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The 2 Most Dangerous Numbers in the Universe are Threatening the End of Physics

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posted on Jan, 18 2016 @ 09:26 PM
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originally posted by: GreenGunther
So things in nature like to be in equilibrium.

Perhaps the Higgs Boson and dark matter establish an equilibrium based on the environment surrounding them?
I'm no physicist.

Do not have to be; in solid information to be in the understanding of a system that profligates a notion of the perpetuation of (forever). One has to trust in the Absolute (all that is) you will combine with eventually. This system is perfect.




posted on Jan, 19 2016 @ 04:28 PM
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a reply to: FamCore
This seems to be an ongoing problem with a lot of dcience today. Ecological models are bad for this too. I've noticed whenever there's a problem with a theory or idea based on a complex model simulating natural factors a lot of scientists, rather than reevaluate their models, will actually assume the real world should change to match their model.

I remember this ecologist I knew who was studying the effects of different wind speeds on canopy eco systems. His model just wasn't giving him the results his theory called for but rather than alter his theory or his model he just kept throwing different numbers into his equations until he got what he wanted.

It seems like a lot of theoretical physics suffers from this problem. Over and over again the universe doesn't match up with what we expect and it always seem like scientists expect the universe to change to match our models and simulations rather than the other way around.



posted on Jan, 19 2016 @ 06:32 PM
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a reply to: dug88

that is a really good analysis - in reality it should be "back to the drawing board - perhaps our theory is missing additional factors that need to be considered"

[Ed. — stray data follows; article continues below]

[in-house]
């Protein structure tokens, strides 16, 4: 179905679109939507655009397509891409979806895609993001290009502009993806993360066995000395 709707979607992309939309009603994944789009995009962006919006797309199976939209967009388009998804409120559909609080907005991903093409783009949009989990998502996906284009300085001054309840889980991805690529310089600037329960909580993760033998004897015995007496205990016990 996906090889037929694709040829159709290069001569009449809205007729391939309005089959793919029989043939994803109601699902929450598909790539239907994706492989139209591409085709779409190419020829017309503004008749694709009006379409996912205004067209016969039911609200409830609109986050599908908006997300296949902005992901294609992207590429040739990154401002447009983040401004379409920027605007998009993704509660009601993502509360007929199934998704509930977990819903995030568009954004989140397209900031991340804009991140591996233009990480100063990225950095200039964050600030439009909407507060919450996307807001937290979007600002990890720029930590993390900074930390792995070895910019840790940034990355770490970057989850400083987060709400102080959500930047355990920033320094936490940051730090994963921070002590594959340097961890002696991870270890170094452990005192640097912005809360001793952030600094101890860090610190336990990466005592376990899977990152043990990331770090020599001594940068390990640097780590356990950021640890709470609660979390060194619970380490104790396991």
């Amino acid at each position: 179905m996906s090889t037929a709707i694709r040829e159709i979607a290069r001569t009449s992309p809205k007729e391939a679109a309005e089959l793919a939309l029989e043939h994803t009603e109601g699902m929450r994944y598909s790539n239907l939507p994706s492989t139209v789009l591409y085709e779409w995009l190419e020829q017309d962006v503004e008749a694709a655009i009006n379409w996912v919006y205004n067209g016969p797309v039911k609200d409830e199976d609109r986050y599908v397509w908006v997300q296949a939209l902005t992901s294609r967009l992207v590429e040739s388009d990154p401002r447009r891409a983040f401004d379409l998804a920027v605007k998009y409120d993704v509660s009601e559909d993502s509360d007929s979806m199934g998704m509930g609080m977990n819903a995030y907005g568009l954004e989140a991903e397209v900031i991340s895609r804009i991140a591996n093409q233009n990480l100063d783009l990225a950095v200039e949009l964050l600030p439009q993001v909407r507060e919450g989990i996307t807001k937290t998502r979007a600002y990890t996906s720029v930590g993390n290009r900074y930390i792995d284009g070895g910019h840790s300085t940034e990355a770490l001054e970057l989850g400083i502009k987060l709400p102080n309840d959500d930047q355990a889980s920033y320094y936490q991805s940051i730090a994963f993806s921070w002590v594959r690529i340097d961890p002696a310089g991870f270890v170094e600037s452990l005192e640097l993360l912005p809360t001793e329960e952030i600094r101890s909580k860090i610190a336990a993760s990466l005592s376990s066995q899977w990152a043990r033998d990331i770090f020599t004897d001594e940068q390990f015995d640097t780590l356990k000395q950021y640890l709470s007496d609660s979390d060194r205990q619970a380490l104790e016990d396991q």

but that's not what is happening



posted on Jan, 20 2016 @ 09:32 AM
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Modern science is a joke. Held together by the thin strands of intellectual dogma.

We are no closer to understanding the true nature of reality today than we were 100 years ago.
edit on 909029313amWednesdaykAmerica/Chicago by Gh0stwalker because: (no reason given)



posted on Jan, 20 2016 @ 07:27 PM
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a reply to: Gh0stwalker

I feel that you are totally right... we may have reached the pinnacle already?



posted on Jan, 20 2016 @ 08:10 PM
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a reply to: dug88

Modern physicists are afraid they have come into a zenith/end with the discovery of the Higgs Boson (that which simply is not understood anymore by calculus). Prove the assumption (theory) use the experiments as "applied physics" beware of the answer because it my be a career killer.



posted on Jan, 20 2016 @ 11:02 PM
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If Dark energy is causing the acceleration of the expansion of the Universe, would it be possible to use it for interstellar travel? Dark energy alters space and time? Imagine if dark energy was in someway used in your "engine".



posted on Jan, 20 2016 @ 11:45 PM
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originally posted by: Gh0stwalker
Modern science is a joke. Held together by the thin strands of intellectual dogma.We are no closer to understanding the true nature of reality today than we were 100 years ago.

Yes; something is messing with man's mind.



posted on Jan, 21 2016 @ 01:03 AM
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a reply to: Gh0stwalker




We are no closer to understanding the true nature of reality today than we were 100 years ago.

He said, to thousands of people at once, on every corner of the planet, while using a device which depends upon the principles of quantum mechanics to operate.

I'd say we're a bit closer.



posted on Jan, 21 2016 @ 07:57 AM